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Greensburg Tuesday takes

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'American Coyotes' Series

Traveling by Jeep, boat and foot, Tribune-Review investigative reporter Carl Prine and photojournalist Justin Merriman covered nearly 2,000 miles over two months along the border with Mexico to report on coyotes — the human traffickers who bring illegal immigrants into the United States. Most are Americans working for money and/or drugs. This series reports how their operations have a major impact on life for residents and the environment along the border — and beyond.

Monday, Oct. 14, 2013, 9:00 p.m.
 

Central Catholic's conundrum: The firing of Greensburg Central Catholic Principal Denise Myers over “financial irregularities” has further fueled a firestorm among some parents since she was removed from her duties on Sept. 23. An independent audit confirms the findings of an internal audit, according to the Diocese of Greensburg, although no charges have been filed against Ms. Myers. Obviously there are legal considerations in play, and the suggestion by some of her supporters that she's being “bullied” out is without basis. By the same token, parents who sacrifice to send their children to the junior-senior high school deserve a full explanation of the nature and extent of the so-called “irregularities.”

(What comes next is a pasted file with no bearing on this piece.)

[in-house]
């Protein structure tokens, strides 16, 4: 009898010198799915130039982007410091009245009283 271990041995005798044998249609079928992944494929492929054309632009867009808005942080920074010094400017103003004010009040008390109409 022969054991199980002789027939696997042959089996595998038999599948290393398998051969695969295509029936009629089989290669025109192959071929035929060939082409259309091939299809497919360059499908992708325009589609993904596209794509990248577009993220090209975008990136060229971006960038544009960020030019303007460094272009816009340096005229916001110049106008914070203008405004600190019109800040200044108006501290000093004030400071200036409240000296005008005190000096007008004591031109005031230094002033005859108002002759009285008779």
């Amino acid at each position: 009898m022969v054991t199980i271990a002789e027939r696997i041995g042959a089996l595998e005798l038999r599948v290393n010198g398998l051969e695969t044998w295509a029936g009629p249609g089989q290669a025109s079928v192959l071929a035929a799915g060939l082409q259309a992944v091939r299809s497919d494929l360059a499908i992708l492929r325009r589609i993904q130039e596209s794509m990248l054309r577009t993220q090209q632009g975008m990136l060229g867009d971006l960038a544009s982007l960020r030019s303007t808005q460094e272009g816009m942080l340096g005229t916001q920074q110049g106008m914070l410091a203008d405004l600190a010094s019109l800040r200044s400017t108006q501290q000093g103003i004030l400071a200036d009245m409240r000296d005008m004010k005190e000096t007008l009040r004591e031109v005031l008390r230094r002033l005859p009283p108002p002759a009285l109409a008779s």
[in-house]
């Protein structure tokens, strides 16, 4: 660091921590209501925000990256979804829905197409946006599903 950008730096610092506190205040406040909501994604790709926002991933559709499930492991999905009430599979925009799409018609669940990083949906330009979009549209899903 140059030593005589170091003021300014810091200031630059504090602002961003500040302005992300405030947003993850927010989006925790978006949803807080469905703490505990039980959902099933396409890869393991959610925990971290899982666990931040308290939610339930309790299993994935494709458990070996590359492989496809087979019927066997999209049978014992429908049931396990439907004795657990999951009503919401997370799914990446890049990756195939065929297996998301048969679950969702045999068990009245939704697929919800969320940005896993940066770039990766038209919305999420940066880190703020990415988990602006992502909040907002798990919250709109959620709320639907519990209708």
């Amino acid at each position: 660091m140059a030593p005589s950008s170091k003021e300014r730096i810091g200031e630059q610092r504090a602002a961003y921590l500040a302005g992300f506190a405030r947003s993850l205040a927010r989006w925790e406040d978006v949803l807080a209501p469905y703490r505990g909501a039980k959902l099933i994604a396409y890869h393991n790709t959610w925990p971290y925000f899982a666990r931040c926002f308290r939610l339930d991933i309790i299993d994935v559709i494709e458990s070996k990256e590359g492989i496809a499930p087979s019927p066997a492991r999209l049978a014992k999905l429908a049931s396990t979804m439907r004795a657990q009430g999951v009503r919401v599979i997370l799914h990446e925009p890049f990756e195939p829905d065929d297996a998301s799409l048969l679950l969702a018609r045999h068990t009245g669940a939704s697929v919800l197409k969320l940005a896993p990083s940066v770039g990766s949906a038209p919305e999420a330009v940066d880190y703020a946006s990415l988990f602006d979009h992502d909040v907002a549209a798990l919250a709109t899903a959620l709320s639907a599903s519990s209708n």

A troubling “foothold”: Testimony before the state House Subcommittee on Crime and Corrections that Mexican drug cartels are targeting Western Pennsylvania is troubling news for Westmoreland County, where overdose deaths set a record last year. And with the heroin epidemic comes an increase in other crimes by addicts, including thefts and robberies, said District Attorney John Peck. Think this trend won't affect you? When dope dealers find a new “market” (or neighborhood), they infest it like cockroaches.

A call for help: A person doesn't have to climb ladders to volunteer at a fire company. Business skills are also needed. Consider the West Newton Volunteer Fire Co. A bank is suing the volunteers for selling a fire truck supposedly for about $25,000 less than what the fire company owed on it. What's alleged is a different kind of shortage: It's a deficit of financial management.

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